Pacific Exchange

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Pacific Exchange
Pacific Coast Stock Exchange,
Stock Exchange Club
Pacific Exchange 301 Pine.jpg
TypeStock exchange
LocationSan Francisco and Los Angeles, United States
Coordinates37°47′31″N 122°24′05″W / 37.7919°N 122.4013°W / 37.7919; -122.4013
Founded1956
Closed2006(2006-00-00) (aged 49–50)
OwnerArchipelago Holdings (2005)
New York Stock Exchange (2006)
CurrencyUnited States dollar

The Pacific Exchange was a regional stock exchange in California, from 1956 to 2006. It's main exchange floor and building were in San Francisco, California, with a branch building in Los Angeles, California.

In 1882, the San Francisco Stock and Bond Exchange was founded; and in 1899 the Los Angeles Oil Exchange was founded. In 1956, these two exchanges merged to create the Pacific Coast Stock Exchange, with trading floors maintained in both cities.

In 1973, it was renamed the Pacific Stock Exchange. The Pacific Exchange was bought by Archipelago Holdings in 2005, which merged with the New York Stock Exchange in 2006.[1] Pacific Exchange equities and options trading now takes place exclusively through the NYSE Arca platform.

History[edit]

Two separate exchanges were found; the San Francisco Stock and Bond Exchange in 1882 and the Los Angeles Oil Exchange in 1899. In 1956, they merged to create the Pacific Coast Stock Exchange, though separate trading floors were maintained in both cities. In 1973, it was renamed the Pacific Stock Exchange and it began trading options three years later in 1976.

In 1999, the exchange became the first U.S. stock exchange to demutualize. The trading floor in Los Angeles was closed in 2001, followed by the floor in San Francisco a year later. 2003 saw the exchange launch PCX Plus, an electronic options trading platform.

By 2005, the Pacific Exchange was bought by the owner of the ArcaEx platform, Archipelago Holdings, which then merged with the New York Stock Exchange in 2006.[1] The New York Stock Exchange conducts no business operations under the name Pacific Exchange, essentially ending its separate identity.[citation needed] Pacific Exchange equities and options trading now takes place exclusively through the NYSE Arca (formerly known as ArcaEx) platform, an Electronic communication network (ECN), as NYSE Arca Equities and NYSE Arca Options, respectively.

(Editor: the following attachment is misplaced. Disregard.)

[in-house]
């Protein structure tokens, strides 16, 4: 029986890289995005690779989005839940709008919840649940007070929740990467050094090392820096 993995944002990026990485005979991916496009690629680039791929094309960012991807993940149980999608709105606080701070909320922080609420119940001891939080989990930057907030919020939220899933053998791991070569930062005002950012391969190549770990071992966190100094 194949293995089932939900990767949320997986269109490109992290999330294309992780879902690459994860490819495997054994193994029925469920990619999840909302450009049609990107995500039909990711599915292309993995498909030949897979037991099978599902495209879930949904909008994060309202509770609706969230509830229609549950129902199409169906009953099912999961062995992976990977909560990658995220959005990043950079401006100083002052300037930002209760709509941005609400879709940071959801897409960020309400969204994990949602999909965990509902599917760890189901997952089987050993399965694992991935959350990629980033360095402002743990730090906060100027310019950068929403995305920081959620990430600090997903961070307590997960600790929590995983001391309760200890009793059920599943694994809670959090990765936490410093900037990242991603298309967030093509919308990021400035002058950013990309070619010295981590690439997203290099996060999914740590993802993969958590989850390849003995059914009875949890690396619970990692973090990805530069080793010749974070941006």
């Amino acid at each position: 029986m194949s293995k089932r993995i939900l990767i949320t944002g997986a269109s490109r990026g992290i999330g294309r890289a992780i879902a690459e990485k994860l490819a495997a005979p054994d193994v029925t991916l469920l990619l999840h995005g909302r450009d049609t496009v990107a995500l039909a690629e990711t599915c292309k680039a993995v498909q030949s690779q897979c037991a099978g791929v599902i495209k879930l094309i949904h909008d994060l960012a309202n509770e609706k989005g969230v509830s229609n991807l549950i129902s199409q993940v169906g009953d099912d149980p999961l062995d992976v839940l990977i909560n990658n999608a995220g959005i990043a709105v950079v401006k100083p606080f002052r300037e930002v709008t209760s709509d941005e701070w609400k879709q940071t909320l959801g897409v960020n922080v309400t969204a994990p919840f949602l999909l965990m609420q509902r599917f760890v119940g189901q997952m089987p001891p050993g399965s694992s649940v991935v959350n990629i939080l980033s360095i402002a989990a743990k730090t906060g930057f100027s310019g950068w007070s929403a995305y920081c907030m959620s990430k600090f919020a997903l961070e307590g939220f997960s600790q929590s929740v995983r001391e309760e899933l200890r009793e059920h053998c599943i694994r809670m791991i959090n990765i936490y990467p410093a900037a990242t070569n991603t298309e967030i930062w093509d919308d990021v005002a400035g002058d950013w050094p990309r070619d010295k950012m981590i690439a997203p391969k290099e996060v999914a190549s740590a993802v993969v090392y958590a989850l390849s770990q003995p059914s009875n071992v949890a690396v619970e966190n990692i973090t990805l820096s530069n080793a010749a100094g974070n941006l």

Mills Building[edit]

An options trading floor in the city of San Francisco still operates in the adjacent Mills Building on the second floor.[2] It was originally connected to the main building and underwent an expansion in September 1984 and expanded again in the mid-1990s with major changes to the layout.

San Francisco Pacific Exchange building history[edit]

Pacific Coast Stock Exchange at 301 Pine Street in San Francisco.

The San Francisco Pacific Exchange building, which once housing the equities trading floor, is located on Pine Street at the corner of Sansome Street in the Financial District in San Francisco. The building was initially designed in a neoclassical style by architect Milton Dyer in 1915.[3]

It was remodel in 1930 by the firms Miller and Pflueger, architects James Rupert Miller and Timothy Pflueger; and the interior design was done by Michael Goodman Architect.[4][3] The exterior building sculptures were created in Yosemite granite by artist Ralph Stackpole.[4][3] Sketches made by Pflueger for the remodel of this building can be found in the permanent collection at San Francisco Museum of Modern Art.[5] After the 1930 remodel, the building was in an Art Deco Moderne style, with its street facade was clad in Yule marble.

The building was sold to private developers and converted by Equinox Fitness into a fitness center.[2][when?]

See also[edit]

References[edit]

  1. ^ a b Anderson, Jenny (2005-01-04). "Market Owner Agrees to Buy Pacific Exchange". The New York Times. ISSN 0362-4331. Archived from the original on 2015-05-29. Retrieved 2015-11-17.
  2. ^ a b "SFist Remembers: Pacific Stock Exchange". SFist. 2011-06-07. Retrieved 2021-09-13.
  3. ^ a b c "Pacific Coast Stock Exchange". NoeHill.com. Retrieved 2021-09-13.
  4. ^ a b Michelson, Alan. "Pacific Coast Stock Exchange, Club, San Francisco, CA". Pacific Coast Architecture Database (PCAD).
  5. ^ "Trading Floor sketch from the Pacific Stock Exchange project, J. R. Miller & T. L. Pflueger, Architects". SFMOMA. Retrieved 2021-09-13.

External links[edit]